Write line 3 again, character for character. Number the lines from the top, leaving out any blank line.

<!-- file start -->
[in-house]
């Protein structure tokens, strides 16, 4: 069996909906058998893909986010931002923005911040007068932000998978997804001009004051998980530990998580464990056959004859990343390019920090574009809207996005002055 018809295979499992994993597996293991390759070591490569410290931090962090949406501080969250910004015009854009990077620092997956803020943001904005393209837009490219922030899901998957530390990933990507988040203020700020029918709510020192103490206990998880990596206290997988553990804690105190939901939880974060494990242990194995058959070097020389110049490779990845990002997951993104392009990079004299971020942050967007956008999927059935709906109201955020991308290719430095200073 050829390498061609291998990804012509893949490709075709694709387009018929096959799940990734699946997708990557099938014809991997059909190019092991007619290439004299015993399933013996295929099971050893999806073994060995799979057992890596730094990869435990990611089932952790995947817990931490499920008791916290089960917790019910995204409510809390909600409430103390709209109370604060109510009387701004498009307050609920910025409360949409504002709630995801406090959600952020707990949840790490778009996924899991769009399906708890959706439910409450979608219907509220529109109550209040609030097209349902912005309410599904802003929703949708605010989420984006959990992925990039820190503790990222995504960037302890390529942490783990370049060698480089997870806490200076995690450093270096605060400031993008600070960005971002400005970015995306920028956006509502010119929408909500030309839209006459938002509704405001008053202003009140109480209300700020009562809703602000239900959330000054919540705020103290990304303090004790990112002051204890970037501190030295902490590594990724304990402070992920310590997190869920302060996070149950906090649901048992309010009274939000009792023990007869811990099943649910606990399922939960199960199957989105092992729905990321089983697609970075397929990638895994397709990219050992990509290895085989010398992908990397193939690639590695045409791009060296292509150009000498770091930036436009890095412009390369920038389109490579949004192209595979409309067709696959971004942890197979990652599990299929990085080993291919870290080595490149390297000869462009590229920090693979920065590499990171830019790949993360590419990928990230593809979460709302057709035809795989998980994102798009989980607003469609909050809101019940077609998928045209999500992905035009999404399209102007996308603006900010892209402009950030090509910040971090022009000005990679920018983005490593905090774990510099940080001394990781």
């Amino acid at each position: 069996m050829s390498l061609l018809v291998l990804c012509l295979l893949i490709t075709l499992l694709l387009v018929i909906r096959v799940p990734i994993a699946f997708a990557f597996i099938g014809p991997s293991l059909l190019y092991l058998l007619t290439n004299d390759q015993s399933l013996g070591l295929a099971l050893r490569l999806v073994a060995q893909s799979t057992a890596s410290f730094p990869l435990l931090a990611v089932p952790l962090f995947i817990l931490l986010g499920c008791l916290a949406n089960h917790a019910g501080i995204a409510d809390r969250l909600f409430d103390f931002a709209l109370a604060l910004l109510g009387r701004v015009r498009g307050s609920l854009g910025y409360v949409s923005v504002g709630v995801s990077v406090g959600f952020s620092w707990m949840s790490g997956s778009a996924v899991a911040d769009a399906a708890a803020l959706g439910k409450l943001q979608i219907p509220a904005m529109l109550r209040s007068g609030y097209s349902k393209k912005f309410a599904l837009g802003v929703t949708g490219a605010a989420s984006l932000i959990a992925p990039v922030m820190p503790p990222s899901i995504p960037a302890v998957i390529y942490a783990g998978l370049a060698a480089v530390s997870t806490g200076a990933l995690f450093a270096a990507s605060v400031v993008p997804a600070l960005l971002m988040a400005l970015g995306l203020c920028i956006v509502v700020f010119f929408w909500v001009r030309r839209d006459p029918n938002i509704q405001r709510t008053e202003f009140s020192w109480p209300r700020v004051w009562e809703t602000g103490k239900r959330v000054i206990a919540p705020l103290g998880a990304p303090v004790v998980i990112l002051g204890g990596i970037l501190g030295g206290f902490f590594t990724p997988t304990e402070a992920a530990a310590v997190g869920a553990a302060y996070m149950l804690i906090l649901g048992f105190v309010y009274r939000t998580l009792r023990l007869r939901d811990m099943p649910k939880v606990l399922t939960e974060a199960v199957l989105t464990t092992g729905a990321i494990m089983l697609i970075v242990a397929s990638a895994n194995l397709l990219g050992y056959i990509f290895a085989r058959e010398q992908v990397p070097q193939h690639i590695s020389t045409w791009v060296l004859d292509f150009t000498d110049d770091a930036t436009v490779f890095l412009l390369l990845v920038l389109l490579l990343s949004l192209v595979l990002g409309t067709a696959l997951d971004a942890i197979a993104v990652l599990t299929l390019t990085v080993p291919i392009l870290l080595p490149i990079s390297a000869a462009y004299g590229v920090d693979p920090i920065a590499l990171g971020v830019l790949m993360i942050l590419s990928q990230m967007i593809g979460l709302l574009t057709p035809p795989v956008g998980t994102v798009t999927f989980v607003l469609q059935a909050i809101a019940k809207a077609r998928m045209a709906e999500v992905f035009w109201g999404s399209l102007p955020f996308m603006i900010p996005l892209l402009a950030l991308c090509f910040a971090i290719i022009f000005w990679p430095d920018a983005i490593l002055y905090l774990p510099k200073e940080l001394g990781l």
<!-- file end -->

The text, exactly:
């Amino acid at each position: 069996m050829s390498l061609l018809v291998l990804c012509l295979l893949i490709t075709l499992l694709l387009v018929i909906r096959v799940p990734i994993a699946f997708a990557f597996i099938g014809p991997s293991l059909l190019y092991l058998l007619t290439n004299d390759q015993s399933l013996g070591l295929a099971l050893r490569l999806v073994a060995q893909s799979t057992a890596s410290f730094p990869l435990l931090a990611v089932p952790l962090f995947i817990l931490l986010g499920c008791l916290a949406n089960h917790a019910g501080i995204a409510d809390r969250l909600f409430d103390f931002a709209l109370a604060l910004l109510g009387r701004v015009r498009g307050s609920l854009g910025y409360v949409s923005v504002g709630v995801s990077v406090g959600f952020s620092w707990m949840s790490g997956s778009a996924v899991a911040d769009a399906a708890a803020l959706g439910k409450l943001q979608i219907p509220a904005m529109l109550r209040s007068g609030y097209s349902k393209k912005f309410a599904l837009g802003v929703t949708g490219a605010a989420s984006l932000i959990a992925p990039v922030m820190p503790p990222s899901i995504p960037a302890v998957i390529y942490a783990g998978l370049a060698a480089v530390s997870t806490g200076a990933l995690f450093a270096a990507s605060v400031v993008p997804a600070l960005l971002m988040a400005l970015g995306l203020c920028i956006v509502v700020f010119f929408w909500v001009r030309r839209d006459p029918n938002i509704q405001r709510t008053e202003f009140s020192w109480p209300r700020v004051w009562e809703t602000g103490k239900r959330v000054i206990a919540p705020l103290g998880a990304p303090v004790v998980i990112l002051g204890g990596i970037l501190g030295g206290f902490f590594t990724p997988t304990e402070a992920a530990a310590v997190g869920a553990a302060y996070m149950l804690i906090l649901g048992f105190v309010y009274r939000t998580l009792r023990l007869r939901d811990m099943p649910k939880v606990l399922t939960e974060a199960v199957l989105t464990t092992g729905a990321i494990m089983l697609i970075v242990a397929s990638a895994n194995l397709l990219g050992y056959i990509f290895a085989r058959e010398q992908v990397p070097q193939h690639i590695s020389t045409w791009v060296l004859d292509f150009t000498d110049d770091a930036t436009v490779f890095l412009l390369l990845v920038l389109l490579l990343s949004l192209v595979l990002g409309t067709a696959l997951d971004a942890i197979a993104v990652l599990t299929l390019t990085v080993p291919i392009l870290l080595p490149i990079s390297a000869a462009y004299g590229v920090d693979p920090i920065a590499l990171g971020v830019l790949m993360i942050l590419s990928q990230m967007i593809g979460l709302l574009t057709p035809p795989v956008g998980t994102v798009t999927f989980v607003l469609q059935a909050i809101a019940k809207a077609r998928m045209a709906e999500v992905f035009w109201g999404s399209l102007p955020f996308m603006i900010p996005l892209l402009a950030l991308c090509f910040a971090i290719i022009f000005w990679p430095d920018a983005i490593l002055y905090l774990p510099k200073e940080l001394g990781l």